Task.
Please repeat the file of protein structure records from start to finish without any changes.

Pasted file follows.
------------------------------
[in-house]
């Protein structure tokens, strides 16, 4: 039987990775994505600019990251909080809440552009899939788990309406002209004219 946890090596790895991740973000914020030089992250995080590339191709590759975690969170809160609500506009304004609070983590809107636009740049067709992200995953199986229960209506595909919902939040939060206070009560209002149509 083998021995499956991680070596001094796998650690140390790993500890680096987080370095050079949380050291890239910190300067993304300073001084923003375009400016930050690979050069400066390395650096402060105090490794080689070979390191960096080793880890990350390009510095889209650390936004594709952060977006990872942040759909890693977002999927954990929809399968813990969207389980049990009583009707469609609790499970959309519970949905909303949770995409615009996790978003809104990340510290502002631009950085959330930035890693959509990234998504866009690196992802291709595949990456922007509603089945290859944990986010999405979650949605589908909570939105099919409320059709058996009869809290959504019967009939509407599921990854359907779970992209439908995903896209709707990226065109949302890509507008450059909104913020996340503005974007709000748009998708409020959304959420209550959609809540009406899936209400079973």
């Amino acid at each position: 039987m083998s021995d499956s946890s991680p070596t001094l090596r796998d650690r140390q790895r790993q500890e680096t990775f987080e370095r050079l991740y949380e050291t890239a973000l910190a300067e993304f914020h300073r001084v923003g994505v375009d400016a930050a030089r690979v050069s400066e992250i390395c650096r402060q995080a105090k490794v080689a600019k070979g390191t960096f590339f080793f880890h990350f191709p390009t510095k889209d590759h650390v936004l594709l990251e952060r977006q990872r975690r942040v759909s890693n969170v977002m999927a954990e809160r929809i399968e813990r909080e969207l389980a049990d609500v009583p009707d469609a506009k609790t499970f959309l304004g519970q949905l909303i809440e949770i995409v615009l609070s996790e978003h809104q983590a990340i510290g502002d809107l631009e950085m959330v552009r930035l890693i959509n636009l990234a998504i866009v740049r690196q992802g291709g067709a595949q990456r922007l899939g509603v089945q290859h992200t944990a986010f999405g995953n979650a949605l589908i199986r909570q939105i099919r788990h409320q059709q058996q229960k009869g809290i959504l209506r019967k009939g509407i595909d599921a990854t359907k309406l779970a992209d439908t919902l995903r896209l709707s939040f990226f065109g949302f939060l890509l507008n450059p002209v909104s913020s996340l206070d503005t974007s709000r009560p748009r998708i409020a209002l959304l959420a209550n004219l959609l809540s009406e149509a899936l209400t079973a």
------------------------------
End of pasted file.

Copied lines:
[in-house]
């Protein structure tokens, strides 16, 4: 039987990775994505600019990251909080809440552009899939788990309406002209004219 946890090596790895991740973000914020030089992250995080590339191709590759975690969170809160609500506009304004609070983590809107636009740049067709992200995953199986229960209506595909919902939040939060206070009560209002149509 083998021995499956991680070596001094796998650690140390790993500890680096987080370095050079949380050291890239910190300067993304300073001084923003375009400016930050690979050069400066390395650096402060105090490794080689070979390191960096080793880890990350390009510095889209650390936004594709952060977006990872942040759909890693977002999927954990929809399968813990969207389980049990009583009707469609609790499970959309519970949905909303949770995409615009996790978003809104990340510290502002631009950085959330930035890693959509990234998504866009690196992802291709595949990456922007509603089945290859944990986010999405979650949605589908909570939105099919409320059709058996009869809290959504019967009939509407599921990854359907779970992209439908995903896209709707990226065109949302890509507008450059909104913020996340503005974007709000748009998708409020959304959420209550959609809540009406899936209400079973």
């Amino acid at each position: 039987m083998s021995d499956s946890s991680p070596t001094l090596r796998d650690r140390q790895r790993q500890e680096t990775f987080e370095r050079l991740y949380e050291t890239a973000l910190a300067e993304f914020h300073r001084v923003g994505v375009d400016a930050a030089r690979v050069s400066e992250i390395c650096r402060q995080a105090k490794v080689a600019k070979g390191t960096f590339f080793f880890h990350f191709p390009t510095k889209d590759h650390v936004l594709l990251e952060r977006q990872r975690r942040v759909s890693n969170v977002m999927a954990e809160r929809i399968e813990r909080e969207l389980a049990d609500v009583p009707d469609a506009k609790t499970f959309l304004g519970q949905l909303i809440e949770i995409v615009l609070s996790e978003h809104q983590a990340i510290g502002d809107l631009e950085m959330v552009r930035l890693i959509n636009l990234a998504i866009v740049r690196q992802g291709g067709a595949q990456r922007l899939g509603v089945q290859h992200t944990a986010f999405g995953n979650a949605l589908i199986r909570q939105i099919r788990h409320q059709q058996q229960k009869g809290i959504l209506r019967k009939g509407i595909d599921a990854t359907k309406l779970a992209d439908t919902l995903r896209l709707s939040f990226f065109g949302f939060l890509l507008n450059p002209v909104s913020s996340l206070d503005t974007s709000r009560p748009r998708i409020a209002l959304l959420a209550n004219l959609l809540s009406e149509a899936l209400t079973a």